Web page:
Editor’s note: T-Mobile’s recent good news about record-low postpaid subscriber churn in the second quarter of this year is a sign that the wireless provider’s strategy is paying off against keen competition from Verizon, AT&T and Sprint, says Technology Business Research Analyst Steve Vachon.

HAMPTON, N.H. – T-Mobile reported its lowest postpaid phone subscriber churn in its history in 2Q16 despite facing intensified competitive pressure from Sprint. T-Mobile’s Un-carrier initiatives are helping cement the operator’s subscriber base, despite customers having the option to enroll in less expensive service plans through Sprint or prepaid competitors such as Cricket.

The trend highlights T-Mobile is less adamant about being the pricing leader in the wireless industry, instead emphasizing the exclusivity and overall value proposition of its service offerings to grow its subscriber base. T-Mobile’s strategy is helping to better preserve ARPU and improve margins while also contributing to the operator outperforming competitors in postpaid phone net additions the past 10 consecutive quarters.

Binge On, which offers “data free” access to video streaming services, has become the centerpiece of T-Mobile postpaid portfolio and is available to over 100 participants, including YouTube and Netflix. Binge On will be paramount for T-Mobile in securing its subscriber base amid the launch of DirecTV Now later in 2016, as AT&T will most likely offer unlimited wireless data plans and other bundles to support the platform.

In July T-Mobile introduced its new customer loyalty program, #GetThanked, which TBR believes will help retain customers but will not move the needle in attracting new subscribers compared to more innovative Un-carrier offerings such as Binge On. The launch of #GetThanked also indicates T-Mobile may be running out of wireless pain points it can help resolve.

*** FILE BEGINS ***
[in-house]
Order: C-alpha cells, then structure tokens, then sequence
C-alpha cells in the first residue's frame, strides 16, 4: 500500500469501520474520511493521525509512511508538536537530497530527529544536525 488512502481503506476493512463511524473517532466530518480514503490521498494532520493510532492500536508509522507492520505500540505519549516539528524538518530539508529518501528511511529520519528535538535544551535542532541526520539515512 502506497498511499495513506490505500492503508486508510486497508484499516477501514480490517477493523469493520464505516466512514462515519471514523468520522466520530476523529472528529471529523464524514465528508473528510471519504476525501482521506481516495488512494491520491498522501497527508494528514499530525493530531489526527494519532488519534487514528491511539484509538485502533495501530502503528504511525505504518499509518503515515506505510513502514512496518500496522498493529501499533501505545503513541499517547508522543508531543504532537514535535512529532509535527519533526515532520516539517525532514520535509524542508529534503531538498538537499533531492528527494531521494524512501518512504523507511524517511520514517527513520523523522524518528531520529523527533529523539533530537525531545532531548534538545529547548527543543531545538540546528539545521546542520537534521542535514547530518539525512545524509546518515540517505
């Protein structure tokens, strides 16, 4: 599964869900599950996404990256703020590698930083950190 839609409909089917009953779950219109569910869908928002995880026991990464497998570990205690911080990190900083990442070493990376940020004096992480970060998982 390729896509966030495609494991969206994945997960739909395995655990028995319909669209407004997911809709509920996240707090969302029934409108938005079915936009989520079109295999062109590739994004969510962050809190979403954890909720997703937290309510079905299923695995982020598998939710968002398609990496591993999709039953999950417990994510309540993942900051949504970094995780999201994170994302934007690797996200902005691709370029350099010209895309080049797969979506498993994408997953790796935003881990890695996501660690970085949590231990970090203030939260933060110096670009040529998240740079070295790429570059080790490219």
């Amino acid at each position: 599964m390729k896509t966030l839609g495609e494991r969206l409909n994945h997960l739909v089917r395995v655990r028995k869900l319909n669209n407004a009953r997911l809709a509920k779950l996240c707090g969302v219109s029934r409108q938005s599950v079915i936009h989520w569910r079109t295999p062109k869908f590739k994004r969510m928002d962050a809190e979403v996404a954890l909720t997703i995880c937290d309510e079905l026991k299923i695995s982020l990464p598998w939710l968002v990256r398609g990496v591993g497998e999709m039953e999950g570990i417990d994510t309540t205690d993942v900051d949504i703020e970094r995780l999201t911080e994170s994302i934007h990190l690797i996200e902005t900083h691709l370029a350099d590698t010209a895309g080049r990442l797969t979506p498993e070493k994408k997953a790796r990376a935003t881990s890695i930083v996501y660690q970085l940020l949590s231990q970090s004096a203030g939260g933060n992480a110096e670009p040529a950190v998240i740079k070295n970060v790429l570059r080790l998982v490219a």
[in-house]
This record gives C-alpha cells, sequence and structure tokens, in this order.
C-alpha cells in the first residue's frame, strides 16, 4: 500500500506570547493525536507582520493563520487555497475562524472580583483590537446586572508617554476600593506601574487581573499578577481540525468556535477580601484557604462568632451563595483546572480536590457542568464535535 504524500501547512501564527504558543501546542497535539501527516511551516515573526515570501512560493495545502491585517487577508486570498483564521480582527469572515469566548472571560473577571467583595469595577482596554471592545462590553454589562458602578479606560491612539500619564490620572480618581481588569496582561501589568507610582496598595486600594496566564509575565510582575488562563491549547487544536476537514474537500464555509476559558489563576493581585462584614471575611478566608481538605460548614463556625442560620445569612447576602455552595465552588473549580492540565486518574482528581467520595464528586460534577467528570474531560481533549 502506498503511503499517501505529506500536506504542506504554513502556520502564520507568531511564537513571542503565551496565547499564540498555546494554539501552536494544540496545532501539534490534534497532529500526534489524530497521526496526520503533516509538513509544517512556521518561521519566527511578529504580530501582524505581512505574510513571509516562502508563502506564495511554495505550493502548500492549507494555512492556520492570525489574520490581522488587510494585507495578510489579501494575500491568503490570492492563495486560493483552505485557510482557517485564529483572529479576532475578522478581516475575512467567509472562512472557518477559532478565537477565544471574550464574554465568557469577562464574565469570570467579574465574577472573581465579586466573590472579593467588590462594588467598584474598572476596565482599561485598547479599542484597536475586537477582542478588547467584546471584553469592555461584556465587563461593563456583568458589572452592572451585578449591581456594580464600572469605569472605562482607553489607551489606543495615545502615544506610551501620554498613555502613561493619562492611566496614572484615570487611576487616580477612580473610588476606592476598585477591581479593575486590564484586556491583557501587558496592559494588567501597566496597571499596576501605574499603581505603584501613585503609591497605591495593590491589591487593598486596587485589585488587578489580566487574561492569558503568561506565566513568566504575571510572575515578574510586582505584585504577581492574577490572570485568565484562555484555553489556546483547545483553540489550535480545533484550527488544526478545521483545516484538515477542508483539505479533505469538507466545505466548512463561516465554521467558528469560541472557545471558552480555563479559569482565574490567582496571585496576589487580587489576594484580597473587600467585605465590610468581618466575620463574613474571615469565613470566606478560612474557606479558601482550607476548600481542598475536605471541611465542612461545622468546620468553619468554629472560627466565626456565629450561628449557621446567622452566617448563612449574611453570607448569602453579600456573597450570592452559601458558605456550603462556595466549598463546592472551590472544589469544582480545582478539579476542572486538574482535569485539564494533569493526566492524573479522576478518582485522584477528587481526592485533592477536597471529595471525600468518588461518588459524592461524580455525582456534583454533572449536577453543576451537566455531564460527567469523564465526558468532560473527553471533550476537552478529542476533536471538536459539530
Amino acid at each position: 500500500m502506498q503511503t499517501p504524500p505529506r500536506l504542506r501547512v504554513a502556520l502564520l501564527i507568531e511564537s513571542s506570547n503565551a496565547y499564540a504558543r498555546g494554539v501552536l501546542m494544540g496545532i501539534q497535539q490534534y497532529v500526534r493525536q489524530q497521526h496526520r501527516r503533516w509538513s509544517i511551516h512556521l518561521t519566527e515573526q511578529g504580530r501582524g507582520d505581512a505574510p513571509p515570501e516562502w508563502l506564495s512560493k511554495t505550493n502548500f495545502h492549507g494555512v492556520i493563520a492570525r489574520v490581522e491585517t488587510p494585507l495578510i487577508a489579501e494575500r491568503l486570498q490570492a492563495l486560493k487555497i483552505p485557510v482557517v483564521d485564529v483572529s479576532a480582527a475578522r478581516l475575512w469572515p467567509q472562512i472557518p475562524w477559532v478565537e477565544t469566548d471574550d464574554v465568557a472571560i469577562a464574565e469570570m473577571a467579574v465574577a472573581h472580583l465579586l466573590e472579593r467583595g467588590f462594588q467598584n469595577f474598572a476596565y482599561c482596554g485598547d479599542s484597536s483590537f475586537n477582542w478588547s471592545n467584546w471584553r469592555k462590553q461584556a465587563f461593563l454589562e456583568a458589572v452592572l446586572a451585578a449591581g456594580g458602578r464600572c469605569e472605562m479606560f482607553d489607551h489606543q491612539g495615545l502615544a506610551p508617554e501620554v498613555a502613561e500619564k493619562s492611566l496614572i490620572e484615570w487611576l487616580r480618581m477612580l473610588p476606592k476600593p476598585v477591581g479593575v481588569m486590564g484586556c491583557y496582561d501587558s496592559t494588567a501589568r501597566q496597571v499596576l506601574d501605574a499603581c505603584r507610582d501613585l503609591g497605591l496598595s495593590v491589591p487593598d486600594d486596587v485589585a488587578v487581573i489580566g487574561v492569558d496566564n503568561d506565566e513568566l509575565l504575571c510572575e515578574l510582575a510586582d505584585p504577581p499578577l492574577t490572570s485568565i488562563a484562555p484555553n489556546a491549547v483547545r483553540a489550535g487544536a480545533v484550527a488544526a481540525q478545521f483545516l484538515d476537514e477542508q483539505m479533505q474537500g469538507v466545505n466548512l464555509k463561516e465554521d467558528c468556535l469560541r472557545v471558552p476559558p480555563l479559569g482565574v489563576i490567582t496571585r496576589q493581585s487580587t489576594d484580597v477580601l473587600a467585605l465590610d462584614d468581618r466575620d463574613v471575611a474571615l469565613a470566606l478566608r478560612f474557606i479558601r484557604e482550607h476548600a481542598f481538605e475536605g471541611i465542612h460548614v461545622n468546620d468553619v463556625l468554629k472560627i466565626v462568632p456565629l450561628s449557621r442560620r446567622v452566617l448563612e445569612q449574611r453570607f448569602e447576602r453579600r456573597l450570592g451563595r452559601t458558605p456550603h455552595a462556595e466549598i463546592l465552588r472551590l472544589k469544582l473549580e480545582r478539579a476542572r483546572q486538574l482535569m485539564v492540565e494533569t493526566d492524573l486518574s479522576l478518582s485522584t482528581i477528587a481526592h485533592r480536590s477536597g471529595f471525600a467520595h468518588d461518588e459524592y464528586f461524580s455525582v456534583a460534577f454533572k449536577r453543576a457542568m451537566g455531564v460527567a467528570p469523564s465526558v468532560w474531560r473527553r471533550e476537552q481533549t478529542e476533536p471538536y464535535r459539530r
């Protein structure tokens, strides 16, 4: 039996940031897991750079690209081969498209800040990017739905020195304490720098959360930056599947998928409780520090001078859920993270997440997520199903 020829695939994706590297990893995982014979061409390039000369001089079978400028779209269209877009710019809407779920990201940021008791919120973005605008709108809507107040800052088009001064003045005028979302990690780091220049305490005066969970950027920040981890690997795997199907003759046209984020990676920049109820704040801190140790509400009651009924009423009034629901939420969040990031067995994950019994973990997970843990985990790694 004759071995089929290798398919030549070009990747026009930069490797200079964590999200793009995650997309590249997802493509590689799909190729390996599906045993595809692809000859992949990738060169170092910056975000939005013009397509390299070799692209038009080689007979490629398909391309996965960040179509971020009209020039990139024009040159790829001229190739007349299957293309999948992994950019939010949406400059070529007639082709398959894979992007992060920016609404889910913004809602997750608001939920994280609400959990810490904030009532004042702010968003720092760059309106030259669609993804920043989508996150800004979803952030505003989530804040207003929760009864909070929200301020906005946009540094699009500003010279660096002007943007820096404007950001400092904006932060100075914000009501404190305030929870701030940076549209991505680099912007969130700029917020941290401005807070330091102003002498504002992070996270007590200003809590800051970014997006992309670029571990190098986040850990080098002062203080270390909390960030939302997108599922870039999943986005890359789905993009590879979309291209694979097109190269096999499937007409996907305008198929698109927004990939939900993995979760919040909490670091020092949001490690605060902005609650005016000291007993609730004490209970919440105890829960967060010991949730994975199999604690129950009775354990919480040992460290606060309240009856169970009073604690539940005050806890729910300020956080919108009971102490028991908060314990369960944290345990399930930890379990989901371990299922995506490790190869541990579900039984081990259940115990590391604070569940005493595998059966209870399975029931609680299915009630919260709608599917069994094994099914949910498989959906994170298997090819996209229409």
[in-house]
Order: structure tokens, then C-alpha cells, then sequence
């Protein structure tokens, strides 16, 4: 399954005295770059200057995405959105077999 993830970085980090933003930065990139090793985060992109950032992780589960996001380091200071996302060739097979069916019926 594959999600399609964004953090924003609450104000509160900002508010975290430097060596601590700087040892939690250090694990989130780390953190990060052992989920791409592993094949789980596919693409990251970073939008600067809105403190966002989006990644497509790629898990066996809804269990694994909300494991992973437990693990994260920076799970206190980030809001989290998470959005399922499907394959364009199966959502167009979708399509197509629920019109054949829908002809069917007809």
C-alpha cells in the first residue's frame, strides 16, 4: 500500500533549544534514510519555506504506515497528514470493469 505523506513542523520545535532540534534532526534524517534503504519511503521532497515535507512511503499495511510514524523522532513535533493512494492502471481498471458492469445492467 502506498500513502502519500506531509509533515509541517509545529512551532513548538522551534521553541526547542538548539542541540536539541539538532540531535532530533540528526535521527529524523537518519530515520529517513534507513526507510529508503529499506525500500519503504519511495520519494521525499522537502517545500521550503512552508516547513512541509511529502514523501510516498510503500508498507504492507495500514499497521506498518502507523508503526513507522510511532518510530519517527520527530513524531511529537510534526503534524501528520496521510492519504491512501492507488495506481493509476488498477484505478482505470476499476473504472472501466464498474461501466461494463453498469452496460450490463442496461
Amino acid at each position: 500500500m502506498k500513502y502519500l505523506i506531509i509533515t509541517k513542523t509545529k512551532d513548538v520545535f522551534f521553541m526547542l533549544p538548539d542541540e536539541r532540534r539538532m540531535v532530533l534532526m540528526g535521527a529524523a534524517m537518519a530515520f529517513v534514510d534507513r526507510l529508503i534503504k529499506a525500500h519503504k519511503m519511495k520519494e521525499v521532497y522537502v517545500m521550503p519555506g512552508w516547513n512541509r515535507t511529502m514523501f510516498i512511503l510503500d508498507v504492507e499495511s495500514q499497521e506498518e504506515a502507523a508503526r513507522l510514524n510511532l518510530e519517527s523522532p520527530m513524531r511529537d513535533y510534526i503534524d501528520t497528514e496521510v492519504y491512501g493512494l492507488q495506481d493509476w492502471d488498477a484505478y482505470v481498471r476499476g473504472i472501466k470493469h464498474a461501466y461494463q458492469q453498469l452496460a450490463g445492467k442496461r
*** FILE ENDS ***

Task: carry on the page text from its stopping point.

T-Mobile remains the U.S. leader in wireless revenue growth

T-Mobile’s revenue increased 12.8% year-to-year and remains the only U.S. Tier 1 carrier able to increase service revenue. T-Mobile is able to outperform competitors in service revenue growth because the bulk of postpaid additions (73% in 2Q16) are from phone additions whereas the bulk of Verizon’s and AT&T’s new postpaid subscribers are from lower-value tablets. T-Mobile’s service revenue is also increasing due to its higher prepaid ARPU, which stems from MetroPCS steering customers to higher-tier data plans.

A concern for T-Mobile is its potential to sustain long-term revenue growth, as the company offers a limited portfolio of services outside its core consumer mobility segment. Whereas AT&T and Verizon have new business segments they can rely on to grow revenue amid the saturating U.S. wireless phone market, such as digital advertising and media, T-Mobile’s options are limited.

Though lagging behind AT&T and Verizon in IoT significantly, the carrier is beginning to carve out a niche in the segment. By continuing to operate its GSM network until 2020, T-Mobile is attracting 2G machine-to-machine (M2M) customers from AT&T, which will shut down its 2G network at the end of the 2016. Conversely, T-Mobile will be able to provide IoT connectivity to a broader base through its recent partnership with Twilio, and investments in 5G will position T-Mobile to power advanced M2M solutions in the long term.